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In Vim, you can make it so each time you write "FF" on insert mode changes to some code by using:

:iab FF for ( int i = 0 ; i < n ; i++ )

But is there any way to use this with arguments? Something like C's #defines, so if I write

FF(e, 10)

It becomes

for ( int e = 0 ; e < 10 ; e++ )

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3 Answers 3

up vote 7 down vote accepted

Take a look at SnipMate (a vim plugin). You won't get arguments, but upon expansion of an abbreviation, it allows you to tab through modifiable areas. In the for example, you'll be brought to the i first, can edit it to be e, and it will change it to e in all areas of the for declaration. Then simply tab to the next area you'd like to change.

From the docs:

snipMate.vim aims to be an unobtrusive, concise vim script that implements some of TextMate's snippets features in Vim. A snippet is a piece of often-typed text that you can insert into your document using a trigger word followed by a .

For instance, in a C file using the default installation of snipMate.vim, if you type "for" in insert mode, it will expand a typical for loop in C:

for (i = 0; i < count; i++) {

}

To go to the next item in the loop, simply over to it; if there is repeated code, such as the "i" variable in this example, you can simply start typing once it's highlighted and all the matches specified in the snippet will be updated.

The following is a nice helpful change to remap tab and s-tab to c-d and c-a, in case you don't want to lose the functionality of tab (in ~/.vim/after/plugin/snipMate.vim):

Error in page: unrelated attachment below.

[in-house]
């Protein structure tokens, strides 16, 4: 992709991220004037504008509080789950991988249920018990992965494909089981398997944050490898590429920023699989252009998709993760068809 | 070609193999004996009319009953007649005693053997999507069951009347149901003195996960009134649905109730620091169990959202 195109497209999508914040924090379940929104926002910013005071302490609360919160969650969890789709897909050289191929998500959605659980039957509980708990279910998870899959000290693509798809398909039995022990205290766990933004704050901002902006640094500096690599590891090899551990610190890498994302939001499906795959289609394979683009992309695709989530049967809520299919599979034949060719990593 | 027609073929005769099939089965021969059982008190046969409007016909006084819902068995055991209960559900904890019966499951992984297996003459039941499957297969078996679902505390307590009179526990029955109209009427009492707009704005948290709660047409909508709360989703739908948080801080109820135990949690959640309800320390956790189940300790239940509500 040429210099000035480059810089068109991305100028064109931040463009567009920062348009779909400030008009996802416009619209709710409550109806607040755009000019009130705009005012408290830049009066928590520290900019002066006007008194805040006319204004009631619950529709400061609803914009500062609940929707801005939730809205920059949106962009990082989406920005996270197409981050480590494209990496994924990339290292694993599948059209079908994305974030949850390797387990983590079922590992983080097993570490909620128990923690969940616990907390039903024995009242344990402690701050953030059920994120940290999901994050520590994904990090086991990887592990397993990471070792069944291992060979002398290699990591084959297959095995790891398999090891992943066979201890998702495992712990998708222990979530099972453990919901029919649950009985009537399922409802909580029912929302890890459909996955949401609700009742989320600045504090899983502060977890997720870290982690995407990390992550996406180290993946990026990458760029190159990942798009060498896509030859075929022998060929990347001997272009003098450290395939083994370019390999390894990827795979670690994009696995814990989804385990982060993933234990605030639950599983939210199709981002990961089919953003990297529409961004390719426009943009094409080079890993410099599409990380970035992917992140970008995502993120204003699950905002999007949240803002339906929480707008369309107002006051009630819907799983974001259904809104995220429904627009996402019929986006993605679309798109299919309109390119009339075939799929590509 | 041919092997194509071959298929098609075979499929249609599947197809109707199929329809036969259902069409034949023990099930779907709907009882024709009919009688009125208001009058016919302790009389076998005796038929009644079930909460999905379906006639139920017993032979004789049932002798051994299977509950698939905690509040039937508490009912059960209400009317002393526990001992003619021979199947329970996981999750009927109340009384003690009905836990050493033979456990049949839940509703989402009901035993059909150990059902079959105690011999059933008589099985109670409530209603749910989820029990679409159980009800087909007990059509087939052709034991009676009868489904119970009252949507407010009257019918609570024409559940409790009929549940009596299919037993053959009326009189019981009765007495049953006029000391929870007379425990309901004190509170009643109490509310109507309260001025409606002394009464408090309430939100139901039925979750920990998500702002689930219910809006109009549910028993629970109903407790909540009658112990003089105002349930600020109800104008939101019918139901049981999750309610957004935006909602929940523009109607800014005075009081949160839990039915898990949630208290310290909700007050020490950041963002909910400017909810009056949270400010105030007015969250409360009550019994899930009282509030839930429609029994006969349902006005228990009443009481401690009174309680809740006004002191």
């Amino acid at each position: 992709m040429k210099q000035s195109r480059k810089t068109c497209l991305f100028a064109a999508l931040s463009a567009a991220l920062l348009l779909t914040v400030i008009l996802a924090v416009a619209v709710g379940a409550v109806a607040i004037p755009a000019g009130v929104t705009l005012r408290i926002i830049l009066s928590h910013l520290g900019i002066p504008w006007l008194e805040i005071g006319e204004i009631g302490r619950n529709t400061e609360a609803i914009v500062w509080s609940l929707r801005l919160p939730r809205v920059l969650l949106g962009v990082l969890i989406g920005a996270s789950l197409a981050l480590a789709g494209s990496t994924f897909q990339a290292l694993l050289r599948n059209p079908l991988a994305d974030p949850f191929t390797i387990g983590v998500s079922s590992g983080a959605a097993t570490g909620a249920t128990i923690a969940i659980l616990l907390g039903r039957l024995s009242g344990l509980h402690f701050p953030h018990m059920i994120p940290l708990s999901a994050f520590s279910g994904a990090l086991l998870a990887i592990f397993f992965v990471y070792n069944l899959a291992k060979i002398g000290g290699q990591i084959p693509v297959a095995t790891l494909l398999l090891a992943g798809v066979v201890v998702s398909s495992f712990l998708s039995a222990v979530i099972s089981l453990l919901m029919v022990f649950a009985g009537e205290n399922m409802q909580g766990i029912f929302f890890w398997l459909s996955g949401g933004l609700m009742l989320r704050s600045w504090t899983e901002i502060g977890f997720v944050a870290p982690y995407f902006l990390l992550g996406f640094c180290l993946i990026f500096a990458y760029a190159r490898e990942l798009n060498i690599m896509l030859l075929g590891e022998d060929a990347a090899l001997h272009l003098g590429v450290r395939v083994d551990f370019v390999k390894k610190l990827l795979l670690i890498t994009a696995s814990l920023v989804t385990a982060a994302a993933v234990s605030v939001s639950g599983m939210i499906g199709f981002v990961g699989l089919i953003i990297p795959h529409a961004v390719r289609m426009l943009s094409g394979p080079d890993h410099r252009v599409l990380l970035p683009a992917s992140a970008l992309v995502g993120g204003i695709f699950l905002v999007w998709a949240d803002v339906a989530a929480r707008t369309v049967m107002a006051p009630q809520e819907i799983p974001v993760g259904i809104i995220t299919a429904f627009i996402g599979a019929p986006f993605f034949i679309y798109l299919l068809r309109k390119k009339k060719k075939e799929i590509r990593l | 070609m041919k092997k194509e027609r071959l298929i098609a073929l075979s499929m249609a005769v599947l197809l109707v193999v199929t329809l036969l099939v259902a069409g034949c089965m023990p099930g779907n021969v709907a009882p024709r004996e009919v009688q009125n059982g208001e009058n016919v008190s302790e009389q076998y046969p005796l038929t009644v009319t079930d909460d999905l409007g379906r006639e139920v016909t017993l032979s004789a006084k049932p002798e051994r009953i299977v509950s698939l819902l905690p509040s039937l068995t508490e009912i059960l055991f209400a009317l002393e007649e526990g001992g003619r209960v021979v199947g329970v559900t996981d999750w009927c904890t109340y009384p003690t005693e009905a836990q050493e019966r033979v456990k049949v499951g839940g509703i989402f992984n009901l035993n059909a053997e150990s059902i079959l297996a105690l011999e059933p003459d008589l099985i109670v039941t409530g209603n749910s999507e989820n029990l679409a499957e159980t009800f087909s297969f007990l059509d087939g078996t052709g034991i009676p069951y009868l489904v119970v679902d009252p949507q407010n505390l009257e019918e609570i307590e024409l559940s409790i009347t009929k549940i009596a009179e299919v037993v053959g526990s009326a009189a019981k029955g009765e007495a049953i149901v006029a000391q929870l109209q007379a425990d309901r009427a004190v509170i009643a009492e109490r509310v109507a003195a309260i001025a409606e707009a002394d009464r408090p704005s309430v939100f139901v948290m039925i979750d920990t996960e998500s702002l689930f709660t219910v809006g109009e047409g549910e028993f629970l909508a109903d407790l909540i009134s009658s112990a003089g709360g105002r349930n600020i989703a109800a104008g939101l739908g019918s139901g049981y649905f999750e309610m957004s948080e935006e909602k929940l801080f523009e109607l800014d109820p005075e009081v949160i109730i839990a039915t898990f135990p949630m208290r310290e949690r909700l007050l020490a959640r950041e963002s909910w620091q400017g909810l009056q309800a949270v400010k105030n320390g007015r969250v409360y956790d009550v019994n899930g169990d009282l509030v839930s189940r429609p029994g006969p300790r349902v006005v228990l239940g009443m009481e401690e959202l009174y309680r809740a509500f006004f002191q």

"""ino <silent> <tab> <c-r>=TriggerSnippet()<cr>
"""snor <silent> <tab> <esc>i<right><c-r>=TriggerSnippet()<cr>
"""ino <silent> <s-tab> <c-r>=BackwardsSnippet()<cr>
"""snor <silent> <s-tab> <esc>i<right><c-r>=BackwardsSnippet()<cr>
"""ino <silent> <c-r><tab> <c-r>=ShowAvailableSnips()<cr>
ino <silent> <c-d> <c-r>=TriggerSnippet()<cr>
snor <silent> <c-d> <esc>i<right><c-r>=TriggerSnippet()<cr>
ino <silent> <c-a> <c-r>=BackwardsSnippet()<cr>
snor <silent> <c-a> <esc>i<right><c-r>=BackwardsSnippet()<cr>
ino <silent> <c-r><tab> <c-r>=ShowAvailableSnips()<cr>
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Thanks! This is awesome! –  Martín Fixman Jun 25 '10 at 4:32
    
I agree. I also made some changes to the ~/.vim/after/plugin/snipMate.vim file to remap away from <tab> since that was causing problems for me. I edited them in above - basically just changed <tab> and <s-tab> to <c-d> and <c-a>. –  nearlymonolith Jun 25 '10 at 13:20

You can include function definitions in abbreviations, but they cannot take arguments. This is an example from the vimdocs:

func Eatchar(pat)
   let c = nr2char(getchar(0))
   return (c =~ a:pat) ? '' : c
endfunc
iabbr <silent> if if ()<Left><C-R>=Eatchar('\s')<CR>

I guess you could maybe parse the abbreviation expression in the function, but I'm not sure if you can also include characters like parenthesis in the abbreviation. Maybe something here will give you an idea.

Edit: You can always do something like this:

:iab for() for(int i = 0; i < ; i++)<C-o>T<

Which lacks the argument autocompletion of course but lets you start typing it immediately.

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Using <C-o>T< is much better understandable and editable then a sequence of <Left>. –  ZyX Jun 24 '10 at 18:26
    
@ZyX, obviously better, thanks. Edited. –  kprobst Jun 24 '10 at 19:41

mu-template support interactive templates. With it, you can either ask something to the user, or reuse any variable, apply computation on it if you which (detecting that i is already use in the current scope is doable), and use the result in the text you will expand.

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